Letters & Opinion

Of Dis and Dat(part 16)

Image of Nahdjla Bailey
By Nahdjla Bailey

WHOA! OMG! (and, incidentally, anytime I use that expression, the ‘G’ is always voiced as either ‘Gosh’ or ‘Goodness’. Usually ‘Gosh’.) Well, wasn’t it a welcome relief to see and hear how the Parliament was ‘helevated’ last week, without exception? Or almost so! I felt there was one who didn’t quite make it, one for whom it seemed to be a physical, social, psychological and spiritual impossibility to enter fully into the spirit of the day. He dangled on the periphery of the unwritten, lofty atmosphere of the Chamber, but did not quite get there. For he is forever on the warpath, isn’t he?

Then there was that other prominent one whom, many felt, although high-sounding and striking a rare, somewhat conciliatory tone, was being hugely hypocritical, given that he was, just some days earlier, doing his accustomed divisive turn, looking his usual hatefully incensed self, and lashing out almost apoplectically at the other side, mainly the PM, and so should therefore not be taken seriously. You may find it hard to believe, but I said I didn’t think he should simply be dismissed on the basis of his usual infamous manner of conducting himself, but should be given the benefit of upcoming encounters in the House to prove that his words and exhortations on that special occasion were not just empty, insincere things. Yes, I did, and we shall certainly be watching him, as the others. Everyone knows that some of the things I detest most about the upsetting contributions in the House are firstly the intense decibel levels at which they are pitched; then yes, the blatant hypocrisy; for sure, the butchering of Her Majesty’s English; and of course the never-varying, clear lack of class.

Now, please bear with me as I digress for a bit on the subject of Class. I refer above to the positive, personal quality or attribute which we can all appreciate when we come across it in individuals from whatever stratum of society, as opposed to the ascribed status given to one for having been born into a certain societal group sharing a common social and economic status. However, I wish here to make a point concerning the latter denotation of the word and the fact that it appears to be making a negative comeback in these days of glaring identity politics, the word being weaponised in a whole new way. At a recent public gathering we were treated to an intellectualised – and somewhat hypocritical perhaps? – example of that, even trumping race and slavery.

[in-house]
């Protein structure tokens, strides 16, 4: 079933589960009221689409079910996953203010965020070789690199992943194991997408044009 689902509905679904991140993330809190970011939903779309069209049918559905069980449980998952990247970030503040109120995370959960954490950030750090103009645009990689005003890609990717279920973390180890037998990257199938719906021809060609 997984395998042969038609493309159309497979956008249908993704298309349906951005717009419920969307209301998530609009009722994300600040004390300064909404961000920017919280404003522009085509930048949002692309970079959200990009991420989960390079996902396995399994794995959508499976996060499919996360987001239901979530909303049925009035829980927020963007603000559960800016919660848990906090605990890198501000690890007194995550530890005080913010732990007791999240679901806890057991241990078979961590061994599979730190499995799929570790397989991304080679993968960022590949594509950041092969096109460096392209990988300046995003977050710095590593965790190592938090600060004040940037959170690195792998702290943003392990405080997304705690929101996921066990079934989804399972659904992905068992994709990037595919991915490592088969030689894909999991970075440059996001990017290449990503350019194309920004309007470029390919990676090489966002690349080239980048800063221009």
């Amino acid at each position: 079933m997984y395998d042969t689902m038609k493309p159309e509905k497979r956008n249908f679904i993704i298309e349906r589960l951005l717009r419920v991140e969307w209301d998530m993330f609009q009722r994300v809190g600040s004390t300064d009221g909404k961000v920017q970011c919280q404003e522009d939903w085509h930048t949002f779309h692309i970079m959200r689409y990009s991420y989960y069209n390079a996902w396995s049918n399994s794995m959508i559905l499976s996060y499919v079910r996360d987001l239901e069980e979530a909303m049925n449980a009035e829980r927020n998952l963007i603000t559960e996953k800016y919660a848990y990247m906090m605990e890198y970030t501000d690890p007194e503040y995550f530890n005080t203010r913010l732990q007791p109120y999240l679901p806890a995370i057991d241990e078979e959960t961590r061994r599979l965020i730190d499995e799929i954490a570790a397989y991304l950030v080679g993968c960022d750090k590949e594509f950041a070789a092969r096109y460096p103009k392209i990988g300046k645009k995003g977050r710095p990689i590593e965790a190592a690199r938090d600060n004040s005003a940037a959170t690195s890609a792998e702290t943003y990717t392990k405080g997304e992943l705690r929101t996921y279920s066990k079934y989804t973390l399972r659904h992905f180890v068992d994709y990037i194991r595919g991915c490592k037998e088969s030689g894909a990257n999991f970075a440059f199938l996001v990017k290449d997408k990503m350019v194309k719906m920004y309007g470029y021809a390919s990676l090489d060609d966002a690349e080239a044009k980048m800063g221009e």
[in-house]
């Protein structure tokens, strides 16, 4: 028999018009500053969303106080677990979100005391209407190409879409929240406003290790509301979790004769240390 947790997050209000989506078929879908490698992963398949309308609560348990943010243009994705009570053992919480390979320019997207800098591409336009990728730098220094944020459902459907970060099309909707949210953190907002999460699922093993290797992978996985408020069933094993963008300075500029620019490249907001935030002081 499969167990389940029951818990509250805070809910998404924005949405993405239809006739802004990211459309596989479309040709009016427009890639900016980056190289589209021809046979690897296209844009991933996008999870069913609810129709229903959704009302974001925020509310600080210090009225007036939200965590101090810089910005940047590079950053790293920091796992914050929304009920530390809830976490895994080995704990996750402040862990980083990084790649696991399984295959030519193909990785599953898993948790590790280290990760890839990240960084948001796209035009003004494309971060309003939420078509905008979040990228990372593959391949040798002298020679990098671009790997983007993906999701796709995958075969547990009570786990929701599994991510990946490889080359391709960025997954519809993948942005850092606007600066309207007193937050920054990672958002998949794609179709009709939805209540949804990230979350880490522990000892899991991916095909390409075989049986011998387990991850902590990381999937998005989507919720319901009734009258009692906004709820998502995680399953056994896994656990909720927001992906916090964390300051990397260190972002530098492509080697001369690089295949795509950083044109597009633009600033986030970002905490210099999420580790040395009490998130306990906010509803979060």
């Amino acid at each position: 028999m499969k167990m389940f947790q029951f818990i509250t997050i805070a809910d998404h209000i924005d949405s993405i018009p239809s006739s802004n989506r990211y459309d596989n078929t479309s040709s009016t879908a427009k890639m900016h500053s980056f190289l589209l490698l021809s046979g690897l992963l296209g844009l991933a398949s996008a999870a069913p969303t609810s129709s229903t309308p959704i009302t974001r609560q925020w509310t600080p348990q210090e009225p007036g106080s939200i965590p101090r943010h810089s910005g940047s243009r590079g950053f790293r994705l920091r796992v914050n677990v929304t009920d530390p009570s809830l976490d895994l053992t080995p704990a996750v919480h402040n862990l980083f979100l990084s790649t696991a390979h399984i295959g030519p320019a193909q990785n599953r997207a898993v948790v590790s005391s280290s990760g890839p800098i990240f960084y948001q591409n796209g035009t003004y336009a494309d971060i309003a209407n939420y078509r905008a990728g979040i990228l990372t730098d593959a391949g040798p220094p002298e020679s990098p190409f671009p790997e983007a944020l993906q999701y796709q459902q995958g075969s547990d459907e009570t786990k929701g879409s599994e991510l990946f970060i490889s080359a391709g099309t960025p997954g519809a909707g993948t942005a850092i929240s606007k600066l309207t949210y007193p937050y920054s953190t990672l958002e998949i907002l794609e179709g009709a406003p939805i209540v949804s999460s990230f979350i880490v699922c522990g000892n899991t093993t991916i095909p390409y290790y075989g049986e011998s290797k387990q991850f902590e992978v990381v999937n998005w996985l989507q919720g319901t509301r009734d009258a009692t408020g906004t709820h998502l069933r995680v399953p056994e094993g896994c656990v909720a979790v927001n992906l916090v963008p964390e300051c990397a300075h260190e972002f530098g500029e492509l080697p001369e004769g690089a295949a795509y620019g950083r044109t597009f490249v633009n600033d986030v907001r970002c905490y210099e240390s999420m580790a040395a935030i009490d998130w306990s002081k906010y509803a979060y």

But do we have to go down that road again? I know that it is one of the stickiest factors for some as it immediately engenders in them, deep feelings of inferiority and insecurity. At the same time, I know of so many for whom it turns out to be an artificial, not real, division which does not restrict them, especially in the social sense. Further, these days, what with the tons of new money around, and seemingly obtained almost overnight, it has become less and less of a meaningful factor. Mobility is, for all intents and purposes, the order of the day.

Of course, it will never fully cut across the societal spectrum, and who are we to insist that there be just one class of citizen, when the Good Book itself tells us that Jesus taught, “The poor you will always have with you…” And careful now before you jump to hurried conclusions. Be sure to complete the sentence because that is where the thrust of it lies: “…therefore I command you, ‘You shall open wide your hand to your brother, to the needy and to the poor in your land.” And so, may I be so bold as to add, “as well as your heart, your time, and your talent…” Then the divisions will keep on crumbling in significant and visible ways. So let’s go easy on the ‘intellectual’, activist rhetoric, and concentrate on doing our part in engaging the poor as we follow His command – or for whatever other worthy reason we may have.

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